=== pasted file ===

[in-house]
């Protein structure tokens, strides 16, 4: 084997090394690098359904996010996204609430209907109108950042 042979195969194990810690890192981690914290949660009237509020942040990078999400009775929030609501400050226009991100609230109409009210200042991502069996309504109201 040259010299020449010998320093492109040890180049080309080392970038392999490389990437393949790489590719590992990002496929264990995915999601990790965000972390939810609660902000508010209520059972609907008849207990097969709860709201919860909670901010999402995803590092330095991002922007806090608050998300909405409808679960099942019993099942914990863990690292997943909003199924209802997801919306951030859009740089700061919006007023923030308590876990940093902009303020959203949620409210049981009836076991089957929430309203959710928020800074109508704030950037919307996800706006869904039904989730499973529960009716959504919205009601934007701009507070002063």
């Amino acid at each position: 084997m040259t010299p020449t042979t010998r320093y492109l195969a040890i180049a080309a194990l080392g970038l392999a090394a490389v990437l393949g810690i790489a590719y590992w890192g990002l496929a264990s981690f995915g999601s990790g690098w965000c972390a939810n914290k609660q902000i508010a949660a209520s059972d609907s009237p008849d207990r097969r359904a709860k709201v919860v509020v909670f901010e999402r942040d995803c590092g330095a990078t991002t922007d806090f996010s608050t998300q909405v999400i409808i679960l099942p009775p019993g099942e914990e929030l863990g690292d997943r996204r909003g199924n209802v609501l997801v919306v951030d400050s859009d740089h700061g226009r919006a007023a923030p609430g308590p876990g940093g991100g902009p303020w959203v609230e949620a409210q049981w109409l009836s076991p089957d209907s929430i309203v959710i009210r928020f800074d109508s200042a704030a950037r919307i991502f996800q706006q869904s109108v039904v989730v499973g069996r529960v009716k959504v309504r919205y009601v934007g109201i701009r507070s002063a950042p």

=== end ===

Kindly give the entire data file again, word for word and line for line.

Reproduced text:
[in-house]
């Protein structure tokens, strides 16, 4: 084997090394690098359904996010996204609430209907109108950042 042979195969194990810690890192981690914290949660009237509020942040990078999400009775929030609501400050226009991100609230109409009210200042991502069996309504109201 040259010299020449010998320093492109040890180049080309080392970038392999490389990437393949790489590719590992990002496929264990995915999601990790965000972390939810609660902000508010209520059972609907008849207990097969709860709201919860909670901010999402995803590092330095991002922007806090608050998300909405409808679960099942019993099942914990863990690292997943909003199924209802997801919306951030859009740089700061919006007023923030308590876990940093902009303020959203949620409210049981009836076991089957929430309203959710928020800074109508704030950037919307996800706006869904039904989730499973529960009716959504919205009601934007701009507070002063």
């Amino acid at each position: 084997m040259t010299p020449t042979t010998r320093y492109l195969a040890i180049a080309a194990l080392g970038l392999a090394a490389v990437l393949g810690i790489a590719y590992w890192g990002l496929a264990s981690f995915g999601s990790g690098w965000c972390a939810n914290k609660q902000i508010a949660a209520s059972d609907s009237p008849d207990r097969r359904a709860k709201v919860v509020v909670f901010e999402r942040d995803c590092g330095a990078t991002t922007d806090f996010s608050t998300q909405v999400i409808i679960l099942p009775p019993g099942e914990e929030l863990g690292d997943r996204r909003g199924n209802v609501l997801v919306v951030d400050s859009d740089h700061g226009r919006a007023a923030p609430g308590p876990g940093g991100g902009p303020w959203v609230e949620a409210q049981w109409l009836s076991p089957d209907s929430i309203v959710i009210r928020f800074d109508s200042a704030a950037r919307i991502f996800q706006q869904s109108v039904v989730v499973g069996r529960v009716k959504v309504r919205y009601v934007g109201i701009r507070s002063a950042p």